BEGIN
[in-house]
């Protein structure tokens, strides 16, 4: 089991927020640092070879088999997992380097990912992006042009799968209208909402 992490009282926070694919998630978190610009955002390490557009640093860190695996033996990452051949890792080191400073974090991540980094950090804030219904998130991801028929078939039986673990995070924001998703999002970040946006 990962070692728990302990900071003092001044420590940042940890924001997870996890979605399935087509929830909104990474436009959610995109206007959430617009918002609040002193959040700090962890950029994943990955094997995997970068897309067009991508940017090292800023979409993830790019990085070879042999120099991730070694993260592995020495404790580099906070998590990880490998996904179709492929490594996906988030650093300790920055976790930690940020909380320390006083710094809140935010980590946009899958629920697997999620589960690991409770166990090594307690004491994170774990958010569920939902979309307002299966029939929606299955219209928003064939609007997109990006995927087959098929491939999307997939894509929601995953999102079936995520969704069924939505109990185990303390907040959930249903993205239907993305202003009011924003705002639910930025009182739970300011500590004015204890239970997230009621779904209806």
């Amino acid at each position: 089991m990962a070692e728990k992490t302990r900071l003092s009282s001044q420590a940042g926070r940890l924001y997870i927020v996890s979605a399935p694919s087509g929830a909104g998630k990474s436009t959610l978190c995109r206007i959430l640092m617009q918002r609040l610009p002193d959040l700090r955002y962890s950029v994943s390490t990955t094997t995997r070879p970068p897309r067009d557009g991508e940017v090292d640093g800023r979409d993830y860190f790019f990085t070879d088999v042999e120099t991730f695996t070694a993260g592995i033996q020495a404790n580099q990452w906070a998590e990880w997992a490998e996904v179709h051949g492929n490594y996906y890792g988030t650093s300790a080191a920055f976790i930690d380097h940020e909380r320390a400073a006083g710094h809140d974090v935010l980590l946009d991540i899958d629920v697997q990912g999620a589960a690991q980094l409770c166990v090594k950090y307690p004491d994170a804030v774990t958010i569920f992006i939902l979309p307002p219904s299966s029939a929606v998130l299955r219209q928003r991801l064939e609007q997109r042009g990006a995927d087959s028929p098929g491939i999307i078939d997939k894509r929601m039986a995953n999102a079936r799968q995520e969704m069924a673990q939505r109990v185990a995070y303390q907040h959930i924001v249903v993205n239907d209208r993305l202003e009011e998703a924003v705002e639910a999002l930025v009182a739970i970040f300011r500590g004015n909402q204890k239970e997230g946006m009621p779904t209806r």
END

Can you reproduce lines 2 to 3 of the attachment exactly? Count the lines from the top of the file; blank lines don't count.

């Protein structure tokens, strides 16, 4: 089991927020640092070879088999997992380097990912992006042009799968209208909402 992490009282926070694919998630978190610009955002390490557009640093860190695996033996990452051949890792080191400073974090991540980094950090804030219904998130991801028929078939039986673990995070924001998703999002970040946006 990962070692728990302990900071003092001044420590940042940890924001997870996890979605399935087509929830909104990474436009959610995109206007959430617009918002609040002193959040700090962890950029994943990955094997995997970068897309067009991508940017090292800023979409993830790019990085070879042999120099991730070694993260592995020495404790580099906070998590990880490998996904179709492929490594996906988030650093300790920055976790930690940020909380320390006083710094809140935010980590946009899958629920697997999620589960690991409770166990090594307690004491994170774990958010569920939902979309307002299966029939929606299955219209928003064939609007997109990006995927087959098929491939999307997939894509929601995953999102079936995520969704069924939505109990185990303390907040959930249903993205239907993305202003009011924003705002639910930025009182739970300011500590004015204890239970997230009621779904209806």
């Amino acid at each position: 089991m990962a070692e728990k992490t302990r900071l003092s009282s001044q420590a940042g926070r940890l924001y997870i927020v996890s979605a399935p694919s087509g929830a909104g998630k990474s436009t959610l978190c995109r206007i959430l640092m617009q918002r609040l610009p002193d959040l700090r955002y962890s950029v994943s390490t990955t094997t995997r070879p970068p897309r067009d557009g991508e940017v090292d640093g800023r979409d993830y860190f790019f990085t070879d088999v042999e120099t991730f695996t070694a993260g592995i033996q020495a404790n580099q990452w906070a998590e990880w997992a490998e996904v179709h051949g492929n490594y996906y890792g988030t650093s300790a080191a920055f976790i930690d380097h940020e909380r320390a400073a006083g710094h809140d974090v935010l980590l946009d991540i899958d629920v697997q990912g999620a589960a690991q980094l409770c166990v090594k950090y307690p004491d994170a804030v774990t958010i569920f992006i939902l979309p307002p219904s299966s029939a929606v998130l299955r219209q928003r991801l064939e609007q997109r042009g990006a995927d087959s028929p098929g491939i999307i078939d997939k894509r929601m039986a995953n999102a079936r799968q995520e969704m069924a673990q939505r109990v185990a995070y303390q907040h959930i924001v249903v993205n239907d209208r993305l202003e009011e998703a924003v705002e639910a999002l930025v009182a739970i970040f300011r500590g004015n909402q204890k239970e997230g946006m009621p779904t209806r």